Virtual Communities

Ignorance is never bliss in Russia and any foreigner hoping for a happy stay must be prepared to wage a grim battle with bureaucracy -- but a virtual community has formed to take up the challenge.

In April, a group of six expatriates decided that Russia needed a new web site to provide crucial and not-so-crucial information to old and newly arriving English-speaking foreigners in a corner-cutting manner. They founded and embarked on the near-impossible task they call the Russia Made Easy project.

"The idea is not to foster the we-are-in-this-together spirit, but rather to provide a medium through which foreigners can enter the Russian society and get actively involved in it," said Nathan Stowell, a U.S. citizen and co-founder of the site.

"Isn't the name symbolic?" said Jennifer Howard, an American and a regular user. "It was first conceived to help foreigners get over the red tape quickly, to help overcome bureaucratic issues in Russia."

Moscow Expat Site / for MT
Polina Dzagourova, the director and editor of the Moscow Expat Site, or
The new site lets visitors buy and sell everything from iPhones to apartments, post personal pictures and profiles, share information, date each other or simply catch up on the latest gossip.

"It's no exaggeration to say that has changed my life," said Maria Skalkina, an avid forum user who doubles as a moderator for the site. "What makes it even more interesting is that the users are from different countries, backgrounds, walks of life and you're always learning something new."

To consummate itself, a virtual community must involve some real-time socializing, said Lee Bradley, a British citizen and co-owner of the site.

"I want people that come to our web site to feel like members of a community as well as be opportune to meet in a bar or restaurant and talk face to face in real life environment," Bradley said. is not the first social networking web site providing the expatriate community in Russia with a forum to look for apartments, hunt for jobs or fix pesky problems -- that honor belongs to the Moscow Expat Site, or, in operation since late 1999.

For years, The Moscow Expat Site enjoyed a pride of place as the only web site to cater for English-speaking expatriates and Russians by providing answers to nearly every imaginable conundrum.

With 8,000 registered members, it remains a popular port of call for expatriates in Russia, and potential expatriates contemplating a move to Moscow but needing a foot in the door.

The founder, Nicholas Pilugin, an American of Russian extraction, launched the site in 1999 as a sideline to his primary business as president of Wordsmiths Communications.

In 2003, just as Russia's economic boom was peaking, new owners at were spreading out the red carpet for new arrivals with a complete overhaul of the site to give it "a well thought-out design and navigation concept," said Polina Dzagourova, the current director and editor.

Dzagourova maintains that the overhauled site remains popular, with registered members regularly using the forums, listings, news updates, partner services, member discounts, competitions, raffles and other regular features. / for MT
Len Readle is one of the six expatriate co-founders of the web site
"We trawl the best of forthcoming events for the arts calendar and culture picks, with handy background on the events we list," Dzagourova said.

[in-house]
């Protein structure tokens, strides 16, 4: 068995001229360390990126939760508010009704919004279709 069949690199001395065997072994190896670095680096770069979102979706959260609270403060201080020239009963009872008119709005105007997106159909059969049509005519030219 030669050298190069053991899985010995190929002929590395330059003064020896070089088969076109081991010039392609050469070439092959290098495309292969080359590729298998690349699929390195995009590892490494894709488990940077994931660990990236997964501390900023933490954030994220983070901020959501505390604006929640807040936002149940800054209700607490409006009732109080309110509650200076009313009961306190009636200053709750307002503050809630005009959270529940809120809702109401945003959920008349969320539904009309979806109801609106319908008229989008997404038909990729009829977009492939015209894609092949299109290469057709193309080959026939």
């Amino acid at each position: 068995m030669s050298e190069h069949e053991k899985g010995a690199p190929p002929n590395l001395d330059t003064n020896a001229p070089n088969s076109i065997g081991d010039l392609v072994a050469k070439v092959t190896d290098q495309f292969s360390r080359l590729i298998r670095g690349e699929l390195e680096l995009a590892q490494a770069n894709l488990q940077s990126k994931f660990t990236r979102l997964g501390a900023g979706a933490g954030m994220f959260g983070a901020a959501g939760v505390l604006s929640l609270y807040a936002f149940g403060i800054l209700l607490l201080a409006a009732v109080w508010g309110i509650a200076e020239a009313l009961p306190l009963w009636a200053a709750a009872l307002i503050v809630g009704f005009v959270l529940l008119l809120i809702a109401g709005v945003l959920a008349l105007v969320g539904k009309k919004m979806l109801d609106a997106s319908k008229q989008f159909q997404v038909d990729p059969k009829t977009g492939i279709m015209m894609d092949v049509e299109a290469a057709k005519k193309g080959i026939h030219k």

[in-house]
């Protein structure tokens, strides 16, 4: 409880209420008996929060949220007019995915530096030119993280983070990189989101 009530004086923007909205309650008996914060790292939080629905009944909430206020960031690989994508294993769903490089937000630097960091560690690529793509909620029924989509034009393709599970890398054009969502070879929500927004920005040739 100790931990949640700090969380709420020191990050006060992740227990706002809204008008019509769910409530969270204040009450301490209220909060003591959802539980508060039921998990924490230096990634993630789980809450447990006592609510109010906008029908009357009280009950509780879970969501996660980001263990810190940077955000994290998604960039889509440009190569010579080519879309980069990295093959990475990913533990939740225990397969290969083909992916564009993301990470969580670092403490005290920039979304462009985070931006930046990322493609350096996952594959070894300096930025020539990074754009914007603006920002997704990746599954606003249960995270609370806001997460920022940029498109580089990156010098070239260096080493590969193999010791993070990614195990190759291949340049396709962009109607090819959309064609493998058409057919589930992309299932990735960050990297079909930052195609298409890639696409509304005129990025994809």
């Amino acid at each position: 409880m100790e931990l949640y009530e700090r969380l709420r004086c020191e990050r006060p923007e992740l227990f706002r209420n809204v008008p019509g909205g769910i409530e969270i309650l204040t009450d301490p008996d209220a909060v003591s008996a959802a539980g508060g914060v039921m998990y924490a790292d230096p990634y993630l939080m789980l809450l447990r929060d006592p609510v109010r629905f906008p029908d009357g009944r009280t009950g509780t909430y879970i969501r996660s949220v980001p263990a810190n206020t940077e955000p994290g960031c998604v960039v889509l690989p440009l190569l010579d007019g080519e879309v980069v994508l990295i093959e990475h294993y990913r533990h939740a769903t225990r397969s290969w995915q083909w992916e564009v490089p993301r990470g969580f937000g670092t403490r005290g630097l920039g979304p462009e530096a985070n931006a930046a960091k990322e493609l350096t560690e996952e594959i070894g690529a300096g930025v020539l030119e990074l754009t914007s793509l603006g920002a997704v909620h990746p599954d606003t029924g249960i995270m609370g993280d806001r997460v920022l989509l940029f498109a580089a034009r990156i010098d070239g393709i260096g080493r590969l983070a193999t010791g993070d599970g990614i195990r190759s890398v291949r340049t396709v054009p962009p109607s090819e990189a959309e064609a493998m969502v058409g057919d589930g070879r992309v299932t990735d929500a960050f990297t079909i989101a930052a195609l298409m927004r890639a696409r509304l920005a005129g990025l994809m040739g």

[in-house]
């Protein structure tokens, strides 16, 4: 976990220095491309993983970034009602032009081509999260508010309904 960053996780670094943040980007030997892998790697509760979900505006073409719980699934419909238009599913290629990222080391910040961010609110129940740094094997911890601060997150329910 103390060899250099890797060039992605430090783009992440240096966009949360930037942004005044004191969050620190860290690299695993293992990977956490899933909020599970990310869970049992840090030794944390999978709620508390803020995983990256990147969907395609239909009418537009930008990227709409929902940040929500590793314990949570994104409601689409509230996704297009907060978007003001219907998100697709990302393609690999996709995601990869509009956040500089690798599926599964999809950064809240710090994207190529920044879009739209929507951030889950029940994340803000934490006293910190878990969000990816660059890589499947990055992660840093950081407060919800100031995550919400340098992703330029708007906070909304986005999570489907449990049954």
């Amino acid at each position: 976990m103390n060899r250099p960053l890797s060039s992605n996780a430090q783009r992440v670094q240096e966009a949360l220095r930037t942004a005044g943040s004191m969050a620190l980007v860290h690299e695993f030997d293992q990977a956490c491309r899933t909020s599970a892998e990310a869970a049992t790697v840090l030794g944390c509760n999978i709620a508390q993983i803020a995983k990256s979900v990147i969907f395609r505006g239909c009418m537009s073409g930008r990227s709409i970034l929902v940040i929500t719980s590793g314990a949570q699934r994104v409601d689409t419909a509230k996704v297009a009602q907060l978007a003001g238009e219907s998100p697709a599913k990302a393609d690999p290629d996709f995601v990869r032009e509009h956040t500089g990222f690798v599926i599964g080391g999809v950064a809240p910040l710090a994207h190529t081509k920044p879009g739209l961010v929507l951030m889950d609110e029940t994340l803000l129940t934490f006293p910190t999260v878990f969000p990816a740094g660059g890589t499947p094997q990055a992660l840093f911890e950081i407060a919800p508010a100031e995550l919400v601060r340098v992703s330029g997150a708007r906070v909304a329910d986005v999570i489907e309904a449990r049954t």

She has also hired "a team of hard-hitting reviewers writing up concert and restaurant reviews from an expat perspective."

The facelift also included such additions as real estate classifieds, an overhauled survival guide link, children section and news links in collaboration with The Moscow Times.'s style editor, Neil McGowan, said he considered the arrival of a new site a welcome development.

"One site couldn't possibly cater to all needs, services, priorities or points of view," he said. "The idea of foreigners 'on the outside looking in' is really long gone. Our rationale is to integrate and not isolate foreigners."

It is an optimism shared by rival's Bradley. "Competition from other similar web sites is good, it keeps us on our toes," he said.

Even for untrained eyes,'s looks and design bear a striking resemblance to those of, but its owners said they had not reinvented the bicycle.

Its popular appeal, they said, hinges on the management style and the fact that it is a site run by expatriates for expatriates.

"Being wholly run by expatriates makes newcomers feel that they are dealing with foreigners that have decades of experience living in Russia and could provide invaluable insights and solutions to their everyday problems," Bradley said.

"Our members are allowed to dictate, to a degree, where they would like to see the site going while the administrators try to implement those ideas as best they could and with dispatch."

The strategy appeared to have caught on. was recently ranked 274,000 among other web sites by number of visitors. Its geographic spread is impressive, however, with 41.7 percent of its users from Russia, 25 percent from the Philippines and 16.7 percent from India, according to Alexa Internet ranking.

By comparison,, which ranked 143,949 by traffic, has 63 percent of its users from Russia, but just 8 percent from the Philippines, from where many flock to Russia in search of jobs.

For Jennifer Amos, who is researching Soviet History for her PhD thesis, is a thoroughfare of sorts to the Soviet archive and, by extension, to the deep recesses of the Russian soul.

"However long you've been here, there are just some nuances you can't grasp, some conundrums you'll need a Russian to resolve," she said. "Post your worries on the forum, and solutions come flying back."